Marl beds are found along the eastern and southeastern coastline of the United States and on land across the world that was once covered by the sea. Such beds, referred to by Roman writer Marcus Varro as "white fossil clay," were formed by the breakdown of rock and the buildup of seashell, animal, and plant remains. The result was a varying mixture of sand, clay, azote, magnesium, iron, and limestone that was used by the Greeks, Romans, Gauls, Britons, and others to add lime, a natural fertilizer, to the soil.
In North Carolina, marl has been found in most of the counties that make up the coastal plain. This marl area, which consists of more than 20,000 square miles, extends west from the fall line and is in places nearly 200 miles from the Atlantic shore. North Carolina's natural limestone was far less valuable and accessible than that of neighboring states. The blue/gray and green marls, found chiefly in Pitt, Columbus, Wayne, Lenoir, Craven, Duplin, and Onslow Counties, were generally suitable only for supplemental side-dressing of the lighter and poorer state soils. Since the effect lasted for little more than a season, few farmers availed themselves of local "white fossil clay." By the early 2000s, marl beds in the state were lying dormant.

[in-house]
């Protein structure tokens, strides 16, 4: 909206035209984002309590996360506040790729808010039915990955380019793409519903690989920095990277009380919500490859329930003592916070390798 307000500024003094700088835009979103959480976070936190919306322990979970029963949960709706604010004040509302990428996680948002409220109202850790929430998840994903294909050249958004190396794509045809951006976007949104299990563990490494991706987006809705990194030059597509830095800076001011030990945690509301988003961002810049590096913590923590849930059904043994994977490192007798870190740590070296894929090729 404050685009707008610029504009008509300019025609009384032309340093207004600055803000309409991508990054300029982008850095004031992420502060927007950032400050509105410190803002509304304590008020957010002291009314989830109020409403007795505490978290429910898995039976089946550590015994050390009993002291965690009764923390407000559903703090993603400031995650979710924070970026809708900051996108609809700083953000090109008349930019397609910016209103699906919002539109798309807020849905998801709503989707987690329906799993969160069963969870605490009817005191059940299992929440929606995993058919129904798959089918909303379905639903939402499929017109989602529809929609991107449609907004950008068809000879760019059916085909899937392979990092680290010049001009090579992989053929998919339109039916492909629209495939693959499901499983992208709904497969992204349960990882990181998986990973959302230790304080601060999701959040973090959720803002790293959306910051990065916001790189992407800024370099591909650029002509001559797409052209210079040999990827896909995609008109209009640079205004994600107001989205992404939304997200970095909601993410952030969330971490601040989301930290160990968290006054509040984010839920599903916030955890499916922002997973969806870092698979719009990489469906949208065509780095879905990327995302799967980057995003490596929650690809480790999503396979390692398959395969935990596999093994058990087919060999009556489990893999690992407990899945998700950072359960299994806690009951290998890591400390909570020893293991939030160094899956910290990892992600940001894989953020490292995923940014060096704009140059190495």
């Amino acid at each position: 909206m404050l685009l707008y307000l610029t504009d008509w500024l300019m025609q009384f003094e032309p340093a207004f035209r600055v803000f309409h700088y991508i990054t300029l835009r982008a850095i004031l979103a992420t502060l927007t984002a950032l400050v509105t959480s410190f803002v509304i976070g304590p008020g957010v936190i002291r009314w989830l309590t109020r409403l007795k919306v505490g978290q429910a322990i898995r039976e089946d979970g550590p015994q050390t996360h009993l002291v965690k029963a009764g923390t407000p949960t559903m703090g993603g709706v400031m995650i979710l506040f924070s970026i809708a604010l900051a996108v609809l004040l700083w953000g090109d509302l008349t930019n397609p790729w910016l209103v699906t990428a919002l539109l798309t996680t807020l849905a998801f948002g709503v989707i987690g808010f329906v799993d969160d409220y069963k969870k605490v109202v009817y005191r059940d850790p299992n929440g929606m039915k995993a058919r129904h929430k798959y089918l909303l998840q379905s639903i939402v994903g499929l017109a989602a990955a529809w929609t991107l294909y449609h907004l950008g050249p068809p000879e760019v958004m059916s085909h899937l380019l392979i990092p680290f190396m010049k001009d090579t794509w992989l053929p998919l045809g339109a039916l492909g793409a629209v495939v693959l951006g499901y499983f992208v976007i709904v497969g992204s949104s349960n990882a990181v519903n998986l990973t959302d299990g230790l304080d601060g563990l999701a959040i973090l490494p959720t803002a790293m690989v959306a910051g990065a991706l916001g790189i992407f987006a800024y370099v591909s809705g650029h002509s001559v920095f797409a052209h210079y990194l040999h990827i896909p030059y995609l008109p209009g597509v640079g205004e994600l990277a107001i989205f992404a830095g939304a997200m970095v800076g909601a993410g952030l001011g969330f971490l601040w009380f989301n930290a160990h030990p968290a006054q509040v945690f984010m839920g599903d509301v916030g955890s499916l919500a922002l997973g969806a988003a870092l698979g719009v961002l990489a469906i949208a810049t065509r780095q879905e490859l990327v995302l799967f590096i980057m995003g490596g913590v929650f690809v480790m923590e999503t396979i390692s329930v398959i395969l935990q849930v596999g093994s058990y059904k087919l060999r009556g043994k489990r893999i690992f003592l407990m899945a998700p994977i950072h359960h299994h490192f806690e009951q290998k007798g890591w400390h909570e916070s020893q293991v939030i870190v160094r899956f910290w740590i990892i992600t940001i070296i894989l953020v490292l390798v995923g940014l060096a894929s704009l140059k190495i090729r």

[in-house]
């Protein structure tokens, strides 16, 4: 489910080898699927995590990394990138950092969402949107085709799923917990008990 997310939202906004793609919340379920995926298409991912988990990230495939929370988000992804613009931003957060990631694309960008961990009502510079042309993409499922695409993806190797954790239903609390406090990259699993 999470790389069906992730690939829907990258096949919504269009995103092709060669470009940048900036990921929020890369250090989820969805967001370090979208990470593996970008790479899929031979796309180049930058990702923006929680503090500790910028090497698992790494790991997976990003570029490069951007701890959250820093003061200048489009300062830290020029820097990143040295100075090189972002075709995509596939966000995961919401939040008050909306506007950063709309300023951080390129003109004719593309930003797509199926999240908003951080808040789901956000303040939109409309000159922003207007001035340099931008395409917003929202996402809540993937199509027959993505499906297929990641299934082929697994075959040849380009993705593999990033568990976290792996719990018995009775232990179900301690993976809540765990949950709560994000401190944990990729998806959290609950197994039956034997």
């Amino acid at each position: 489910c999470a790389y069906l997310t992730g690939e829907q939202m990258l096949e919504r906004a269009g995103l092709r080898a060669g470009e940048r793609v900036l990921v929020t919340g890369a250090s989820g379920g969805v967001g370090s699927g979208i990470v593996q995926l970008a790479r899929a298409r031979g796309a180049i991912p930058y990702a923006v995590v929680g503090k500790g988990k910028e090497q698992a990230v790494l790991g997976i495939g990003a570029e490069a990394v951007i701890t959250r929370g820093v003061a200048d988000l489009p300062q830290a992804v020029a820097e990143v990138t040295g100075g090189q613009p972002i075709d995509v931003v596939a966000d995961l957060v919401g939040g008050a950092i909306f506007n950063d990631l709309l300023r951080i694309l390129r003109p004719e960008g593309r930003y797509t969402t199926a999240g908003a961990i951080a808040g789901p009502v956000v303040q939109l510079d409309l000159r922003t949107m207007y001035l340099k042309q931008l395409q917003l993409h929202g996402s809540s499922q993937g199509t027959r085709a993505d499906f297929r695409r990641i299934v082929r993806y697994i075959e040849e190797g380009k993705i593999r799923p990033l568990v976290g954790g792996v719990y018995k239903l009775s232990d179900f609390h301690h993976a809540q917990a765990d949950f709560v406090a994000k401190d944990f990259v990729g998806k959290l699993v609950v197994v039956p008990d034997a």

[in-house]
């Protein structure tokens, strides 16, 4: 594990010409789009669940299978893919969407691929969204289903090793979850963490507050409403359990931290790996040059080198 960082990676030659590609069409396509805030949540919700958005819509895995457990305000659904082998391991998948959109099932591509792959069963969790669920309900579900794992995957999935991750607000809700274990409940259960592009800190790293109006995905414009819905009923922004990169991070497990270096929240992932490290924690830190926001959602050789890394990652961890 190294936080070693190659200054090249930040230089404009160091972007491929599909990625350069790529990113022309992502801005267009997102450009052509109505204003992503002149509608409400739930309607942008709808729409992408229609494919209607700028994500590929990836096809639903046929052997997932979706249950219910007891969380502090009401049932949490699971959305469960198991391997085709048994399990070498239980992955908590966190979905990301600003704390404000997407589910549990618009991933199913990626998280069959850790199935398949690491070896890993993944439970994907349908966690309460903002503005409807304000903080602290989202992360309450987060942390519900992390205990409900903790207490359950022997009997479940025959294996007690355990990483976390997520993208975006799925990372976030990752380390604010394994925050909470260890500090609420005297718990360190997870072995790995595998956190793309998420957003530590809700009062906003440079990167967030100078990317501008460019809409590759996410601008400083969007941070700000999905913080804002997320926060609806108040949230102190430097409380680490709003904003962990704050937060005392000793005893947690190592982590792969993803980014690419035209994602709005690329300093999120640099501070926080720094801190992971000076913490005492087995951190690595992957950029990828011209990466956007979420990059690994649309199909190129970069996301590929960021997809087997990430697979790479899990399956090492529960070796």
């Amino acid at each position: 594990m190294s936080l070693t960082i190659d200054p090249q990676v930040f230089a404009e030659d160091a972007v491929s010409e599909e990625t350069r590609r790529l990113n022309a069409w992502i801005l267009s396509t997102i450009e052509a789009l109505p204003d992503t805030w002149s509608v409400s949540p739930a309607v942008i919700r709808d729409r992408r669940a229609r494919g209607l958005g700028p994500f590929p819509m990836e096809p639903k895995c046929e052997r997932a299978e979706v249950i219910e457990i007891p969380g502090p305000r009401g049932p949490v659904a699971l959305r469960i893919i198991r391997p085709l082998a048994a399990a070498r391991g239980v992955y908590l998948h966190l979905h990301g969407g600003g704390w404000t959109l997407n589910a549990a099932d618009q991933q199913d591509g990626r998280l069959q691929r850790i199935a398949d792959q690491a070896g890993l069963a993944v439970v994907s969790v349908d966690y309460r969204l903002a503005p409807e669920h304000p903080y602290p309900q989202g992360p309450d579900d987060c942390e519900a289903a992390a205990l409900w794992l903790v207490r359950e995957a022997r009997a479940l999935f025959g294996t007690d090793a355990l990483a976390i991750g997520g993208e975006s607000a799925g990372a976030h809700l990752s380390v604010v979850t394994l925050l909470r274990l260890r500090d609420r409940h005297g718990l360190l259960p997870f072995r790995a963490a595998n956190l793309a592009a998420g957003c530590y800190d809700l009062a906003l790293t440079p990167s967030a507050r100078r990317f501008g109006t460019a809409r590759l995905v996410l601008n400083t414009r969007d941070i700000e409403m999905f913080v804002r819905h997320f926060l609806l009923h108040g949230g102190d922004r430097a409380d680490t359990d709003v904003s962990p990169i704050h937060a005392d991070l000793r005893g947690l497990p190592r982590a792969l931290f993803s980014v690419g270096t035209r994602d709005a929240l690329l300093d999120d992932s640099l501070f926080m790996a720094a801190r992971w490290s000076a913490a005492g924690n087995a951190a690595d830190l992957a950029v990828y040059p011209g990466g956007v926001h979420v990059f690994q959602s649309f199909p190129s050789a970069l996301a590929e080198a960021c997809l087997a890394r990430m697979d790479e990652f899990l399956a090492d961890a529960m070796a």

F. Willard Berry, Marls and Limestones of Eastern North Carolina (1947).
Gerald F. Loughlin, Limestones and Marls of North Carolina (1921).
Report of the North Carolina geological survey, together with descriptions of the fossils of the marl beds (1858). Internet Archive. Available from http://archive.org/details/reportofnorthcar00nortrich (accessed September 25, 2012).
Marl Beds, Jones County. Image courtesy of DocSouth, UNC Libraries. Available from http://docsouth.unc.edu/nc/ncencyc/ncencyc.html (accessed September 25, 2012).
1 January 2006 | Towles, Louis P.